Akomfrah’s collective and solo work over the past three decades has touched upon many questions that have a major importance for any serious thinking about cinema, especially its essayistic mode. How can a film essay construct an image of the world that operates at a different speed than news and other “factual” reporting? How far can we trust documentary images and accounts, archival sources? What kinds of politics can be questioned and expressed in both the form and the content of a film essay? More specifically, what does it mean to examine the archive as it represents (or rather, half-represents) you as the subject, rather than the agent, of immigration? The question of the archive has always been central to Akomfrah’s work: how it is possible to “open up” an image, to detach an image from the narrative and the chronology of which it used to be a part. As I was preparing to interview Akomfrah this summer, rioting broke out all over England. The first major Black Audio Film Collective film, Handsworth Songs (1986), a reflection on the 1985 civil unrest in Tottenham and Birmingham, suddenly seemed to be on everyone’s mind again. Handsworth Songs is not, it should be noted, an attempt to explain why riots took place twenty-five years ago. It attempts instead to ask questions through the use of archival clips spliced with both the collective’s own record of the events and news reports. The film is a significant example of counter-media in the sense that it radically slows down the demand for instant explanations, a demand that always amounts to more or less overt condemnation. Refusing the reflexive timeframe of this hysterical demand for denunciation and crackdown, Handsworth Song creates a space instead for the history of immigration to Britain to be part of the debate. This has the unusual and challenging effect of directing attention to media and police hostility toward the black and Asian population, the scene shows a young black man running through a line of several white policeman who surround him on all sides. As they grasp at him and he manages to break free, if only for a moment, you long for him to make it through, to escape the inevitable punishment and media stereotyping, to be part of a better history that never was, but that might still be. Tate Modern screened Handsworth Songs on August 26, 2011, which was followed by a question-and-answer session with the reunited members of the Black Audio Film Collective. This interview took place shortly after the packed Tate screening.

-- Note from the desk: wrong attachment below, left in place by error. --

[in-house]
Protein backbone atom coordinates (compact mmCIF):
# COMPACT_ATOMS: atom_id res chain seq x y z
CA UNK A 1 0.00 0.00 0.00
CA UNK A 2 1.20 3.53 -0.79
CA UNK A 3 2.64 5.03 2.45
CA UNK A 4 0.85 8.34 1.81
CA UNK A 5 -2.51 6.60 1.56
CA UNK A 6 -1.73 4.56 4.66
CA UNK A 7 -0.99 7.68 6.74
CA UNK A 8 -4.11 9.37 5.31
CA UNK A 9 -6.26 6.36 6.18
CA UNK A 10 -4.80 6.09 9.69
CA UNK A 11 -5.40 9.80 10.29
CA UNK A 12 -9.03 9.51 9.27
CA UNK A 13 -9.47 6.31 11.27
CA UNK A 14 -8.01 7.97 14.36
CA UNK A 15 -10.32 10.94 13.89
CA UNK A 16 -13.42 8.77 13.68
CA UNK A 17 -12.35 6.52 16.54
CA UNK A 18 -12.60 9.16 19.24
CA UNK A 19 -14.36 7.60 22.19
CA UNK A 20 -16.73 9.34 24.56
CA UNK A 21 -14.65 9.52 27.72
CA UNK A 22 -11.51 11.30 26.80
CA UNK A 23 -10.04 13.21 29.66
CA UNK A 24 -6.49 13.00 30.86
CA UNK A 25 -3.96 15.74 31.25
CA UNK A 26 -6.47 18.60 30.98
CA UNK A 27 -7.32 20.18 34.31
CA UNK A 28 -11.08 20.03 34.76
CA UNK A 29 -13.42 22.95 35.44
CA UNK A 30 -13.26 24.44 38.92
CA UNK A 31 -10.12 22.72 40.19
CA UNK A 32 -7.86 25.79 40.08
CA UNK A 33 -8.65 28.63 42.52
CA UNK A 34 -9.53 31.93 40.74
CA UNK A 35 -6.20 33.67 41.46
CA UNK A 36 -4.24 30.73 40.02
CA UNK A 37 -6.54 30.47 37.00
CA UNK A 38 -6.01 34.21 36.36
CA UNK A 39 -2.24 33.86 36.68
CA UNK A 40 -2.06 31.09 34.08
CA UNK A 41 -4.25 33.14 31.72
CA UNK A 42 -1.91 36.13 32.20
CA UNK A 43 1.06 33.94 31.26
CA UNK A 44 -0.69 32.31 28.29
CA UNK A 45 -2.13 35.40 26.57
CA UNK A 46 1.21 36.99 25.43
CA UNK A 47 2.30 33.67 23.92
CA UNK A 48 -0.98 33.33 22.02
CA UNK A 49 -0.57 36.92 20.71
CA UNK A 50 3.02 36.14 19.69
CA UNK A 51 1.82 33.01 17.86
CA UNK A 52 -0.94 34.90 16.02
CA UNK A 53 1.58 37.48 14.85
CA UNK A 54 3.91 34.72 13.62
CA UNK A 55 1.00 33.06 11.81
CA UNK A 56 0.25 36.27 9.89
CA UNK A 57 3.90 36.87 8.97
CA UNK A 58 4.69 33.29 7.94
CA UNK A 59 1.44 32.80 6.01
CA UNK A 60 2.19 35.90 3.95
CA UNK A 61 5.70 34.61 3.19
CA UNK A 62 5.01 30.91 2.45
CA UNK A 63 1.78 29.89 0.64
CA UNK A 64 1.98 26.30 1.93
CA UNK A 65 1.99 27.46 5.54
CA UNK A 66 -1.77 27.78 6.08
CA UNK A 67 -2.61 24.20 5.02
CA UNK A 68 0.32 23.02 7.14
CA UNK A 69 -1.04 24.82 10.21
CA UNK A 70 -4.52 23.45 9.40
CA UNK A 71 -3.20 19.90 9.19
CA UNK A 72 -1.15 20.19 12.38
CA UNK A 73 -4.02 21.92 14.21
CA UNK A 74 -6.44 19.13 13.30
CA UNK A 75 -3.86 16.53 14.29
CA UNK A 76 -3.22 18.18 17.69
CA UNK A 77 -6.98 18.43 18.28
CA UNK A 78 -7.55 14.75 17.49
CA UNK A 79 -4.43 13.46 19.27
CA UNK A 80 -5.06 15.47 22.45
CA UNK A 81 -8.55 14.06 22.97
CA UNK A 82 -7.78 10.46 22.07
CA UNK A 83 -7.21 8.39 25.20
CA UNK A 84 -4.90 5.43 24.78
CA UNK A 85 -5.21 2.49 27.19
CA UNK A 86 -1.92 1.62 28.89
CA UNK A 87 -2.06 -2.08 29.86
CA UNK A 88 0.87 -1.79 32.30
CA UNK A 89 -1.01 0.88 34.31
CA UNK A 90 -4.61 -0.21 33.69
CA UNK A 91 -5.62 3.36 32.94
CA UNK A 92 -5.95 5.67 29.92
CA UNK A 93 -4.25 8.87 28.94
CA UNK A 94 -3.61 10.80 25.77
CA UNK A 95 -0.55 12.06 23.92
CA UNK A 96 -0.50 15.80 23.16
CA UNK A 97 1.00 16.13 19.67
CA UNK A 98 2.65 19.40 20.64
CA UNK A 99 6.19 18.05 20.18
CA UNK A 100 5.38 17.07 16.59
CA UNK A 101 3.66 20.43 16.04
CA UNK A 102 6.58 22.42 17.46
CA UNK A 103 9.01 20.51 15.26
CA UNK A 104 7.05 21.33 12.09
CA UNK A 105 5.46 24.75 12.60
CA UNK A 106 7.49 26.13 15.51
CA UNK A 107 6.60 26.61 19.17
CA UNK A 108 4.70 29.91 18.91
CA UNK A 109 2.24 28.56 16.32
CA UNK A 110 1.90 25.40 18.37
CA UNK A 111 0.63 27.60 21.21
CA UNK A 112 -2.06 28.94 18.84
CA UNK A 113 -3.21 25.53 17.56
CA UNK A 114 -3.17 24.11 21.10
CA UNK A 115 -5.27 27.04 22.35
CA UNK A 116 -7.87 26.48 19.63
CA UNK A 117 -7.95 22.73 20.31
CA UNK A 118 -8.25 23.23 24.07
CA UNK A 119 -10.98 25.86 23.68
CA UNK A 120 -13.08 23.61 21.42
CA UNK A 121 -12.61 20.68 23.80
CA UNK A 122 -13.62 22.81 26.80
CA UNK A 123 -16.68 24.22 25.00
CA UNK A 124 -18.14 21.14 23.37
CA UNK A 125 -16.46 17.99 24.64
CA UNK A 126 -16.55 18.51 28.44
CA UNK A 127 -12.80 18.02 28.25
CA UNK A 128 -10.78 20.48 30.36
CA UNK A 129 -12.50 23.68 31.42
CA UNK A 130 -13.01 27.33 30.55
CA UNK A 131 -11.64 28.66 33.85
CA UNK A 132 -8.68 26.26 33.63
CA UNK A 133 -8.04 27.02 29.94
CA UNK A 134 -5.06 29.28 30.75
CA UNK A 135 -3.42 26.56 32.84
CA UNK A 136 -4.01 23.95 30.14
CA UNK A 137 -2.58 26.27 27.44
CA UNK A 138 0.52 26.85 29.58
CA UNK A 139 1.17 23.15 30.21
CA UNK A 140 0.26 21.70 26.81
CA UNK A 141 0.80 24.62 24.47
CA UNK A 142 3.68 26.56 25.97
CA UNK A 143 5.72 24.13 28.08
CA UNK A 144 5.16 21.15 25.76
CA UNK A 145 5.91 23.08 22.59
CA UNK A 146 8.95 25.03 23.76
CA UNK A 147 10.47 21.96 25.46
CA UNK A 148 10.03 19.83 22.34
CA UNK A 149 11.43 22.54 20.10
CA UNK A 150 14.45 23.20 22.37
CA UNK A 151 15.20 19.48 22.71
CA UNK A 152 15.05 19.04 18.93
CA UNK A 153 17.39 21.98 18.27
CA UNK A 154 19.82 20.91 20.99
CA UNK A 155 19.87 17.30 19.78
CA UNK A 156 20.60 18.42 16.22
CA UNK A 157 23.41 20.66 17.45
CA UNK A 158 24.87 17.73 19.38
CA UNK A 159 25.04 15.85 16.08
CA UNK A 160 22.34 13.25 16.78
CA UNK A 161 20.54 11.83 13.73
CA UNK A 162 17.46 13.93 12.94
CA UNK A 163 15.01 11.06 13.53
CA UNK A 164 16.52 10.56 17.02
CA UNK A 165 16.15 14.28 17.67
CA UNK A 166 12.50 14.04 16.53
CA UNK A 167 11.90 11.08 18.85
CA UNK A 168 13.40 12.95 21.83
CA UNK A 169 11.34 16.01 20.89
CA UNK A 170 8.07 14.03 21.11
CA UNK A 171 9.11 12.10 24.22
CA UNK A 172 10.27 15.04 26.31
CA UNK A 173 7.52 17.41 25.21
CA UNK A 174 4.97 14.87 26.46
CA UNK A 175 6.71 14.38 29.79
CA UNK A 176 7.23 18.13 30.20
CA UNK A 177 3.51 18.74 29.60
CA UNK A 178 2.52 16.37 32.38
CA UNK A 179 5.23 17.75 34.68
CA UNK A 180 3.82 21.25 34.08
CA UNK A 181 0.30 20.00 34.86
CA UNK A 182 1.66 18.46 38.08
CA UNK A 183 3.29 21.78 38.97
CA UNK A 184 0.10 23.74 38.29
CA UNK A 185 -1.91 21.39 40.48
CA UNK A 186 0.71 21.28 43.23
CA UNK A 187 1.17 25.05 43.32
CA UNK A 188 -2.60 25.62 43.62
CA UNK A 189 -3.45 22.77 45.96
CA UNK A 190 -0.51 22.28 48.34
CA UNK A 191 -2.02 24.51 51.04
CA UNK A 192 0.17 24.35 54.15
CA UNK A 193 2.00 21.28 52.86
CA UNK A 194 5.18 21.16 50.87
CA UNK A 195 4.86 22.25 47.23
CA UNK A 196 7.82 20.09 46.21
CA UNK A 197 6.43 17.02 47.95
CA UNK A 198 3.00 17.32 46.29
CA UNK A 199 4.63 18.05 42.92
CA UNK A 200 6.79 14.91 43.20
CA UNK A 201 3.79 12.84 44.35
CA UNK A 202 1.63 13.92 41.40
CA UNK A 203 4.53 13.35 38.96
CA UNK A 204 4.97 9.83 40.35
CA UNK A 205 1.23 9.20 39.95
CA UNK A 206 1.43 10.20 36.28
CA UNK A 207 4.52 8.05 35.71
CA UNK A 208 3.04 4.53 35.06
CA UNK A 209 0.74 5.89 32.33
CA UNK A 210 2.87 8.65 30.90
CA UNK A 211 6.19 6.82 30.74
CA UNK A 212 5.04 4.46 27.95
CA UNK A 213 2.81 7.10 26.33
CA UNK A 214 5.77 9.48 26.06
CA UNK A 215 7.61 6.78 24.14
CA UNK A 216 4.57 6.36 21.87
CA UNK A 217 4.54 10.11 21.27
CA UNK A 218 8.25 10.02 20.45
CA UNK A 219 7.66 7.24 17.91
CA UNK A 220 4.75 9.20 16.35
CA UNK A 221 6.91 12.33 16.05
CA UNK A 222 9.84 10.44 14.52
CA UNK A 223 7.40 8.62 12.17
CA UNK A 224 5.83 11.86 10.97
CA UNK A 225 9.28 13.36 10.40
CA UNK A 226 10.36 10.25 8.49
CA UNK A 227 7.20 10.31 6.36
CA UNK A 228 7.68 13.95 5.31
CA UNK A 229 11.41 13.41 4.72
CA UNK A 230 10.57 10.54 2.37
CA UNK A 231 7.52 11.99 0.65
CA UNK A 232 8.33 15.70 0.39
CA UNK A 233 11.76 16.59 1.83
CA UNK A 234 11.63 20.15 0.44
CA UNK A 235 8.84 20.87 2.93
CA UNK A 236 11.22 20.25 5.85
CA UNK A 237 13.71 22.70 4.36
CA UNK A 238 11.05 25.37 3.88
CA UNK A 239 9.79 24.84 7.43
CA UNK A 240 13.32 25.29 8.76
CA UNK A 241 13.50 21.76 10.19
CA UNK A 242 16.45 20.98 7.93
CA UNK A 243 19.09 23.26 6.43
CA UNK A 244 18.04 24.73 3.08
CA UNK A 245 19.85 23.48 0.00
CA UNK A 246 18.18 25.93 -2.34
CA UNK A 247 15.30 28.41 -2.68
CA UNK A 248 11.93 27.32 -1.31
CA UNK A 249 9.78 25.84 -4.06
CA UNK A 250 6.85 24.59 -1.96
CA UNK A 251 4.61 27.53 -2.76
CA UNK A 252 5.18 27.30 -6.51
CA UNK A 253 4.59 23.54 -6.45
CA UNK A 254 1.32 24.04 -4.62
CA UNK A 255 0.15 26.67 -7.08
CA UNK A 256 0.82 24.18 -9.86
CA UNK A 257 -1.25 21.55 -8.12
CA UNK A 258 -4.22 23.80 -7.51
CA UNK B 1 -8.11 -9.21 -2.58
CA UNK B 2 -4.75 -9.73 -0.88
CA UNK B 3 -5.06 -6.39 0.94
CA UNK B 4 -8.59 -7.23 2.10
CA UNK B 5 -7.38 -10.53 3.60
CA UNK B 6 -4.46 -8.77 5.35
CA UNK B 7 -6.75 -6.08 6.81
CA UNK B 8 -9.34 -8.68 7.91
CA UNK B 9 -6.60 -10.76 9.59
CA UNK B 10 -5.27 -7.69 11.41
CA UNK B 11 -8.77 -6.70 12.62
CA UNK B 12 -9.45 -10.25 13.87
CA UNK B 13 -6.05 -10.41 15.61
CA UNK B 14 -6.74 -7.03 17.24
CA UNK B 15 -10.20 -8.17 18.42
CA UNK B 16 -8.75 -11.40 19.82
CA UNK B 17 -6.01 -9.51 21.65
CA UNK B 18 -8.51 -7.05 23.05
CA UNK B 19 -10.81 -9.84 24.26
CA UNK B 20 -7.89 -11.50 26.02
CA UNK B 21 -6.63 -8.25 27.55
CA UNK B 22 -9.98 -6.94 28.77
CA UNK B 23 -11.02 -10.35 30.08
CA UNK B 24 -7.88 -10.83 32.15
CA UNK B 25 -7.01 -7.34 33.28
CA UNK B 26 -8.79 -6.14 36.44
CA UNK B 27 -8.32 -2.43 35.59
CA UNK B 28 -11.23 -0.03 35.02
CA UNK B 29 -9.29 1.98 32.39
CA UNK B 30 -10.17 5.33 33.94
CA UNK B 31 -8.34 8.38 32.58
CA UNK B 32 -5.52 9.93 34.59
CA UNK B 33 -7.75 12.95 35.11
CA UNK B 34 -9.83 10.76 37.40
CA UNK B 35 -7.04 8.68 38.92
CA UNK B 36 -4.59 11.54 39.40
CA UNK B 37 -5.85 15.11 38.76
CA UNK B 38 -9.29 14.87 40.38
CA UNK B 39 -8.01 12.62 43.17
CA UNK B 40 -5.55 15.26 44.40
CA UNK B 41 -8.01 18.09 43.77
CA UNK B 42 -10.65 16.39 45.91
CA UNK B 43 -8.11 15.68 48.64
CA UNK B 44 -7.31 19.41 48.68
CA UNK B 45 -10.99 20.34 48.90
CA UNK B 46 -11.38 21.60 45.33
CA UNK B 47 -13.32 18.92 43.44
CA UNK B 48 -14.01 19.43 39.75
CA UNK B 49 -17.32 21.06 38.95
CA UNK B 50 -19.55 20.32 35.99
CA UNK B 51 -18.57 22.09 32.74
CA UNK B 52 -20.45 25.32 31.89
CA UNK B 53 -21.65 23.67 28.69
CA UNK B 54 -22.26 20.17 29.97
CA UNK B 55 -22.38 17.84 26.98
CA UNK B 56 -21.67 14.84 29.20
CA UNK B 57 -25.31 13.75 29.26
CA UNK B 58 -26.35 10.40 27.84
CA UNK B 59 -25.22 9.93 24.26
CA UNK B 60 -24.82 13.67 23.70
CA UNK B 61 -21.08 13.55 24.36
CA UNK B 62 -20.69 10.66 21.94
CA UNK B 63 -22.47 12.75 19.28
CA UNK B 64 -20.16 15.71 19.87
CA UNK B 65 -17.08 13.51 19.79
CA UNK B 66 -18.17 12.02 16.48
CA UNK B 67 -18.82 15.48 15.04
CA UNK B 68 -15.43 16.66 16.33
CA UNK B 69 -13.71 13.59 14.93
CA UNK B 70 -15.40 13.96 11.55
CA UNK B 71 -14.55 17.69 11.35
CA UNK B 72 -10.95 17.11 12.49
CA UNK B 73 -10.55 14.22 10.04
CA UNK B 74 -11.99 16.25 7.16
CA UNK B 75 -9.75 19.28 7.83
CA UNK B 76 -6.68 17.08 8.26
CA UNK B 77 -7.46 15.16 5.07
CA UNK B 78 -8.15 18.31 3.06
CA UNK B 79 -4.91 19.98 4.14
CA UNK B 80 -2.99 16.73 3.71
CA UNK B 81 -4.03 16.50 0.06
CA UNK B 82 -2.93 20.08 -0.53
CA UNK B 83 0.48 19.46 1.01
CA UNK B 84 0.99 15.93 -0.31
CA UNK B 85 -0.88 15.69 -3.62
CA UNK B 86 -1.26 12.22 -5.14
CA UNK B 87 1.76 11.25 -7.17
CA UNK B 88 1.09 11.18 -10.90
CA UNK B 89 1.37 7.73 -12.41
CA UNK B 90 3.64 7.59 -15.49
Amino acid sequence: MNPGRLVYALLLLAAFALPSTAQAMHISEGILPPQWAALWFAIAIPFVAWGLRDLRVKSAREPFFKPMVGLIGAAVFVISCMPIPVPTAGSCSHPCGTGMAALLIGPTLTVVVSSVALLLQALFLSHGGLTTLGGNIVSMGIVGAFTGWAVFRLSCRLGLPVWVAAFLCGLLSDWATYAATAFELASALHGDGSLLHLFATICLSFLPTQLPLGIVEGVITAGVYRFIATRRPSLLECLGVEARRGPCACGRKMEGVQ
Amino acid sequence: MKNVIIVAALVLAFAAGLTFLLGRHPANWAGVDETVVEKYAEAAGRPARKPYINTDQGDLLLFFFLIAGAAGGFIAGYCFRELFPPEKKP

Nina Power: At the Tate you said how surreal it was to receive this kind of art-world legitimation. How much has the cultural and funding landscape changed since you made the film?